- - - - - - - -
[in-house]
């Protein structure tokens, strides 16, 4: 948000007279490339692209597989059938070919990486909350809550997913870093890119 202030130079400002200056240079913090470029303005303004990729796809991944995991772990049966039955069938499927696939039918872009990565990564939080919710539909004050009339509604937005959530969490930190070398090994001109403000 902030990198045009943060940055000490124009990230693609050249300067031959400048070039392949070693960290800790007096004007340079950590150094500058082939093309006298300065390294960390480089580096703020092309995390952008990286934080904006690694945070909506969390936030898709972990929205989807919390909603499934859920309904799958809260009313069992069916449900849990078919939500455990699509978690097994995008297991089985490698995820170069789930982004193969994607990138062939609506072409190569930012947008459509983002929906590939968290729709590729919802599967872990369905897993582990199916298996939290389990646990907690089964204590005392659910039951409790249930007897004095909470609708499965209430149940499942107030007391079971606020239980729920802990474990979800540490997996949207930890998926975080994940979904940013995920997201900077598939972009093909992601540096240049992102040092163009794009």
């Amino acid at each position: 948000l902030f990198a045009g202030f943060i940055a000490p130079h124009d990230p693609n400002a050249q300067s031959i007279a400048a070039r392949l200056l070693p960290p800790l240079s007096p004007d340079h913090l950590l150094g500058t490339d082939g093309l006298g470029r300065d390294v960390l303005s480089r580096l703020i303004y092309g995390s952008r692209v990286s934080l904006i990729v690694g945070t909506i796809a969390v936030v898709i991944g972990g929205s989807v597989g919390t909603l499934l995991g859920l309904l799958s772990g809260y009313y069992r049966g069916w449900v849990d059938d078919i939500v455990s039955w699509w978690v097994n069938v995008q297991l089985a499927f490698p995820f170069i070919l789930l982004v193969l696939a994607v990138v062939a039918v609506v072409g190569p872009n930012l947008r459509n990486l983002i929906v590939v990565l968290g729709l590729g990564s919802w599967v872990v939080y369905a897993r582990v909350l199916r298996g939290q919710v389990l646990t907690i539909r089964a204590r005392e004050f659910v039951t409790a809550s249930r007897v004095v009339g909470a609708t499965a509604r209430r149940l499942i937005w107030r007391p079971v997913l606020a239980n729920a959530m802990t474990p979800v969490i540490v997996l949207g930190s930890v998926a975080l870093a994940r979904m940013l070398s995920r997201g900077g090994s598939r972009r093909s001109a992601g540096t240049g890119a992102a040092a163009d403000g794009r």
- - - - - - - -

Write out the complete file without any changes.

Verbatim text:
[in-house]
């Protein structure tokens, strides 16, 4: 948000007279490339692209597989059938070919990486909350809550997913870093890119 202030130079400002200056240079913090470029303005303004990729796809991944995991772990049966039955069938499927696939039918872009990565990564939080919710539909004050009339509604937005959530969490930190070398090994001109403000 902030990198045009943060940055000490124009990230693609050249300067031959400048070039392949070693960290800790007096004007340079950590150094500058082939093309006298300065390294960390480089580096703020092309995390952008990286934080904006690694945070909506969390936030898709972990929205989807919390909603499934859920309904799958809260009313069992069916449900849990078919939500455990699509978690097994995008297991089985490698995820170069789930982004193969994607990138062939609506072409190569930012947008459509983002929906590939968290729709590729919802599967872990369905897993582990199916298996939290389990646990907690089964204590005392659910039951409790249930007897004095909470609708499965209430149940499942107030007391079971606020239980729920802990474990979800540490997996949207930890998926975080994940979904940013995920997201900077598939972009093909992601540096240049992102040092163009794009």
């Amino acid at each position: 948000l902030f990198a045009g202030f943060i940055a000490p130079h124009d990230p693609n400002a050249q300067s031959i007279a400048a070039r392949l200056l070693p960290p800790l240079s007096p004007d340079h913090l950590l150094g500058t490339d082939g093309l006298g470029r300065d390294v960390l303005s480089r580096l703020i303004y092309g995390s952008r692209v990286s934080l904006i990729v690694g945070t909506i796809a969390v936030v898709i991944g972990g929205s989807v597989g919390t909603l499934l995991g859920l309904l799958s772990g809260y009313y069992r049966g069916w449900v849990d059938d078919i939500v455990s039955w699509w978690v097994n069938v995008q297991l089985a499927f490698p995820f170069i070919l789930l982004v193969l696939a994607v990138v062939a039918v609506v072409g190569p872009n930012l947008r459509n990486l983002i929906v590939v990565l968290g729709l590729g990564s919802w599967v872990v939080y369905a897993r582990v909350l199916r298996g939290q919710v389990l646990t907690i539909r089964a204590r005392e004050f659910v039951t409790a809550s249930r007897v004095v009339g909470a609708t499965a509604r209430r149940l499942i937005w107030r007391p079971v997913l606020a239980n729920a959530m802990t474990p979800v969490i540490v997996l949207g930190s930890v998926a975080l870093a994940r979904m940013l070398s995920r997201g900077g090994s598939r972009r093909s001109a992601g540096t240049g890119a992102a040092a163009d403000g794009r």